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Gouzy, S., Rondeau, B., Gaudin, P., Louarn, G., La, C., Lebeau, T., Vinogradoff, V., Clodore, L. & Chamard-Bois, S. (2023) Whitening of fire opal: Transformation of silica in soils. Chemical Geology, 616 121237. 
Added by: Richard Baschera (2023-01-20 09:53:33)   Last edited by: Richard Baschera (2023-01-20 09:56:59)
Type de référence: Article
DOI: 10.1016/j.chemgeo.2022.121237
Numéro d'identification (ISBN etc.): 0009-2541
Clé BibTeX: Gouzy2023
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Catégories: MIOPS
Créateurs: Chamard-Bois, Clodore, Gaudin, Gouzy, La, Lebeau, Louarn, Rondeau, Vinogradoff
Collection: Chemical Geology
Consultations : 24/142
Indice de consultation : 27%
Indice de popularité : 6.75%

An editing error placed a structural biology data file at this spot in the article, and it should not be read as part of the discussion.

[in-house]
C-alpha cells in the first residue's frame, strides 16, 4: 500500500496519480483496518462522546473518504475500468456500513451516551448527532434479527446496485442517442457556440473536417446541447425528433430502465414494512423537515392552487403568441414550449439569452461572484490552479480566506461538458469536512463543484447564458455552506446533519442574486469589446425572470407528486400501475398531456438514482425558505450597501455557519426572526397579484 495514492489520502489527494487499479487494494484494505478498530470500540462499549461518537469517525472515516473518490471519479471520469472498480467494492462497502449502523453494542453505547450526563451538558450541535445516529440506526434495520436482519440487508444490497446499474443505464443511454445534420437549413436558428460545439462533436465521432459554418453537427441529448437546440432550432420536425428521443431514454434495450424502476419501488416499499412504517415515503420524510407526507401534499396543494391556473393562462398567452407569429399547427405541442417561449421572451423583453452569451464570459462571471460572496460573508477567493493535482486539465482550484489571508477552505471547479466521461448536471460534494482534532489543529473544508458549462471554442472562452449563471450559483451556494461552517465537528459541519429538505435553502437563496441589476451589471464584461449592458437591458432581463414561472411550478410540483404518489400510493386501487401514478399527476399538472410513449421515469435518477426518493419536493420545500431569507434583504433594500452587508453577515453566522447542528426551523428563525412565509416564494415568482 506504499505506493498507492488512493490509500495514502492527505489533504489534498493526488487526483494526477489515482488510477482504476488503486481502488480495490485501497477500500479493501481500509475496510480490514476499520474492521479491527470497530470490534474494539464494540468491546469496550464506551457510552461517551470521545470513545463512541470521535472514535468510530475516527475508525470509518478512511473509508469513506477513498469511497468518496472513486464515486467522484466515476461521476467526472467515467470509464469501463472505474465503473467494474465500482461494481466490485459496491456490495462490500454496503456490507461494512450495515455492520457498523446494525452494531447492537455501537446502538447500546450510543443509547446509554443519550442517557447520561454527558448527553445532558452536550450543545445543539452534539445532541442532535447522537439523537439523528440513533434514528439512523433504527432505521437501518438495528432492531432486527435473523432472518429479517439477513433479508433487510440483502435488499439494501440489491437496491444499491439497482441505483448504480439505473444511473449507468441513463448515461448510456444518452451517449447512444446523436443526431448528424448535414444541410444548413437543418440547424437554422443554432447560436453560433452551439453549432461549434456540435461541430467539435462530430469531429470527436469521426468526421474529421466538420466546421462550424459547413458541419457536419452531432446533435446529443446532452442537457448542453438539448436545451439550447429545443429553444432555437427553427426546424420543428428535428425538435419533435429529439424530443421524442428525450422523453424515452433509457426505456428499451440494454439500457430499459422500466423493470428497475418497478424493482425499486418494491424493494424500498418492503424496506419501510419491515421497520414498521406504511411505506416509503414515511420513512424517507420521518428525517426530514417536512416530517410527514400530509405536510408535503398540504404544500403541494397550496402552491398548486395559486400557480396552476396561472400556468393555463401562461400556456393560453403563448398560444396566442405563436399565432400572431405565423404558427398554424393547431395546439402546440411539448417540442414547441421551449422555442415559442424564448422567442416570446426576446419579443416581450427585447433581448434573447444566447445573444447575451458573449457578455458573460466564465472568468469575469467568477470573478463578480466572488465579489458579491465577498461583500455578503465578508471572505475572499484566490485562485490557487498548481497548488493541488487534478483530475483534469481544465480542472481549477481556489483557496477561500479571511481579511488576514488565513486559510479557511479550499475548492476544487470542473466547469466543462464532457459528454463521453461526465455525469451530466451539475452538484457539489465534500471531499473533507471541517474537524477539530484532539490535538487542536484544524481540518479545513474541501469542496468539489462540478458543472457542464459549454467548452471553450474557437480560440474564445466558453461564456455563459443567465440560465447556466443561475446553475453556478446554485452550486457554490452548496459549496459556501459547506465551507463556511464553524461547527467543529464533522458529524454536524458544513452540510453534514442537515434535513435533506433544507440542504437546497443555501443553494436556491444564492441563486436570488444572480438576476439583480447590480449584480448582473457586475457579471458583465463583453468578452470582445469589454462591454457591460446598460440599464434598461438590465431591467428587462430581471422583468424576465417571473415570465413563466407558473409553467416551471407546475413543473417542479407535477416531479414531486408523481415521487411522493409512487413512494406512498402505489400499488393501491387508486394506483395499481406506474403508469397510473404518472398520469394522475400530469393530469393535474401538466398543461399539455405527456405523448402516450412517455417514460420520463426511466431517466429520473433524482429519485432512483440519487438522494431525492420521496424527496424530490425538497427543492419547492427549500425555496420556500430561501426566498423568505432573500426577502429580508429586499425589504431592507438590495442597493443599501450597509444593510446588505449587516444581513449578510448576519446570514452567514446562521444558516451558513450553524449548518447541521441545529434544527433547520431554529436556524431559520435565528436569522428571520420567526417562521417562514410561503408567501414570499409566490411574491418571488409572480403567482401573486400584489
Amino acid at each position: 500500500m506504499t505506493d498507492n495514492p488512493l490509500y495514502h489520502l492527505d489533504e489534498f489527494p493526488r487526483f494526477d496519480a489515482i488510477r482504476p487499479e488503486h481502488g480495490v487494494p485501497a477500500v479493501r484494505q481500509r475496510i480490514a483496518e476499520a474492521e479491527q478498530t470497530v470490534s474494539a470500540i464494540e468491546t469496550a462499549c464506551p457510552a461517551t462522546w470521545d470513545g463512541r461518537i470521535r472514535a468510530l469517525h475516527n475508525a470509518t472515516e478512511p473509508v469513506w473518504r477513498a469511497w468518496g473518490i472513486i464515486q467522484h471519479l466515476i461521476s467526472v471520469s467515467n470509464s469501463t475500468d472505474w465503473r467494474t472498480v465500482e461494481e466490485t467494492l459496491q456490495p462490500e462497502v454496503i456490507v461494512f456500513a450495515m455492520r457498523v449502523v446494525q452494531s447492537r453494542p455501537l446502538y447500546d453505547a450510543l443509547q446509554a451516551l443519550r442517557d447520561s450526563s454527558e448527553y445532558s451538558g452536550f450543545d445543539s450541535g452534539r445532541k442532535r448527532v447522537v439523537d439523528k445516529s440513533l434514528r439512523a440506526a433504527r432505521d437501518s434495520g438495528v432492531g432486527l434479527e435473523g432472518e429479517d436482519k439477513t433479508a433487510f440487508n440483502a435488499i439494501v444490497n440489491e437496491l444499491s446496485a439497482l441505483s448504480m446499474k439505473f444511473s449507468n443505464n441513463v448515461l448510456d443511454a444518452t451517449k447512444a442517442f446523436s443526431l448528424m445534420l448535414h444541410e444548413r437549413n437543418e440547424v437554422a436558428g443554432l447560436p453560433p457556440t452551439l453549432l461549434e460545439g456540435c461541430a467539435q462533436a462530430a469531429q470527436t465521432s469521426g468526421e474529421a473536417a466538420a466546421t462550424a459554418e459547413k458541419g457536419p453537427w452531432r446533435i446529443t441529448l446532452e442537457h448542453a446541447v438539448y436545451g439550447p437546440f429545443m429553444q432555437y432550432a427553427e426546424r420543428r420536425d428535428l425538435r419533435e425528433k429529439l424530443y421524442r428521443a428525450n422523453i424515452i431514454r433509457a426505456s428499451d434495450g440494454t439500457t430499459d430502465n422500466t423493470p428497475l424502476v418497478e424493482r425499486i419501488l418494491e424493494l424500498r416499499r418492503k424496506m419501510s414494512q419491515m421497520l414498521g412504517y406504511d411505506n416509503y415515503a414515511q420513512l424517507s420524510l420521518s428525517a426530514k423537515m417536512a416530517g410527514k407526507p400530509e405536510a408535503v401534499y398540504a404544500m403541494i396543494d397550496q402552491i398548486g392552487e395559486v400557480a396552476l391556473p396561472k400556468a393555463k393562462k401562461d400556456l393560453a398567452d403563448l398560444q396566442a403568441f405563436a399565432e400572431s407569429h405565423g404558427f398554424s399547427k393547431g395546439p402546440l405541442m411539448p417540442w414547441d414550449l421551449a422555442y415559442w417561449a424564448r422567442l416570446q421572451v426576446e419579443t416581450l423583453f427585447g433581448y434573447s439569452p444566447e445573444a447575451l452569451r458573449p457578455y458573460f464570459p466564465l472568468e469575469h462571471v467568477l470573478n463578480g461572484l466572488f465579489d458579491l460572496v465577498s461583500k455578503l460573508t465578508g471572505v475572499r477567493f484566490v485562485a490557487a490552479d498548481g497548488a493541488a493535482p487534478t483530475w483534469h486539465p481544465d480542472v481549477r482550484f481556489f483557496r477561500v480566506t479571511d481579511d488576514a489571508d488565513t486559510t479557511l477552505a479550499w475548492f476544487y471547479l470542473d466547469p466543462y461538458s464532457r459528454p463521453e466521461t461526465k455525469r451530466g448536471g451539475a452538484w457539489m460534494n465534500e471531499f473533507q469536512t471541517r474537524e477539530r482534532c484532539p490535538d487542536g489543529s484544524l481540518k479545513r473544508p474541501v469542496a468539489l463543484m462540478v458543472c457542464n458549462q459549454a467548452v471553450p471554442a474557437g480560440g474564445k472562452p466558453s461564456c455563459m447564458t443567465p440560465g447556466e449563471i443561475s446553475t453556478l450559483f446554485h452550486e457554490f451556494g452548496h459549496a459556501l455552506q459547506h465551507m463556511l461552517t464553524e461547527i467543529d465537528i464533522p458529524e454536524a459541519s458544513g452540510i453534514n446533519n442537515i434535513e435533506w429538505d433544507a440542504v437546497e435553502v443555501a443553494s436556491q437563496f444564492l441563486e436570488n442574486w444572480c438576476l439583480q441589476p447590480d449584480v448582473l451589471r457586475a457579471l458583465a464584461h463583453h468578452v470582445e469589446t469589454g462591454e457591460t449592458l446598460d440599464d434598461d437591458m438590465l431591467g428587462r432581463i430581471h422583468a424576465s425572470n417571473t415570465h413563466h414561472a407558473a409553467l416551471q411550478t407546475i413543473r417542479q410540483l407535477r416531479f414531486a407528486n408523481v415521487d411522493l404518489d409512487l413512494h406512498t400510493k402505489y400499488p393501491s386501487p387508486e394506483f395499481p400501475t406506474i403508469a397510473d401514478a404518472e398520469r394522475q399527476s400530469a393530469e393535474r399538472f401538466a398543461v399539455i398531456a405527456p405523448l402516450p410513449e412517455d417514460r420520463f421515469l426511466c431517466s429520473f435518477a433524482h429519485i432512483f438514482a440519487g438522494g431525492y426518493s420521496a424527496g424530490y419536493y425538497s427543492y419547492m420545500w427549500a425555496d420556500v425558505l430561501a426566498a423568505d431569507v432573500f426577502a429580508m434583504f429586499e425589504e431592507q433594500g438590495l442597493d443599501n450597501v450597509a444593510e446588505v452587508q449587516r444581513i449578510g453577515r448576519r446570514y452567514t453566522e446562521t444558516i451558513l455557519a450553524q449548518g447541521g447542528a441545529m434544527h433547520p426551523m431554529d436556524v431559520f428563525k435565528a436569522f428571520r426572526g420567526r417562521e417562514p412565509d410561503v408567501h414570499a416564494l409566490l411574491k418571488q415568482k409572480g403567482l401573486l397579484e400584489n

Of all the world's gem opal deposits, Ethiopian's ones stand out for their quantitative production of white opals and orange fire opals. They also provide a significantly amount of intriguing specimens displaying a translucent, porous, white periphery covering a transparent, massive, orange core. These ``zoned opals{''} are stable (they do not evolve with time after mining) and are only encountered in Ethiopia thus far. This suggest that the envi-ronment of formation and residence of opals, attributed to pedogenetic processes in a strongly weathered environment, play an important role in the formation of those specimens. We hypothesized that ``zoned opals{''} are a transitional state between orange and white opal due to a progressive and centripetal transformation caused by fluids in the soil. First, we document the properties of zoned opals for the first time and compare them to entirely orange opals from Ethiopia (Wegel Tena and Mezezo) and Mexico, by multi-scale techniques: UV-visible absorption spectrometry, Raman spectroscopy, LA-ICP-MS, Atomic Force Microscopy and Scanning Electron Microscopy. White periphery proved to be more porous, depleted in iron, and structurally more polymerized compared to the orange cores. Second, we conduct experimental modeling of the ``external whitening{''} phe-nomenon as it could occur in a pedogenetic environment rich in both organic and inorganic fluids. For that, we submitted orange opals to various solutions of reactants naturally occurring in soils or acting as good proxies for acidolysis and/or complexolysis: oxalic acid, sulfuric acid, EDTA, pyoverdine and deferoxamine. Some of organic and inorganic solutions at pH = 1, proved to satisfactorily model the natural whitening. As for natural opals, whitened samples were more porous and depleted in iron. However, the polymerization state of the silica network significantly decreased. Moreover, through the short time scale of our experiments, it evolved in a non-linear manner. That is why, depolymerization and increase of porosity may induce repolymerization with longer times after the external whitening destabilization phenomenon, as it is seen for 30-20 million years old naturally whitened samples.
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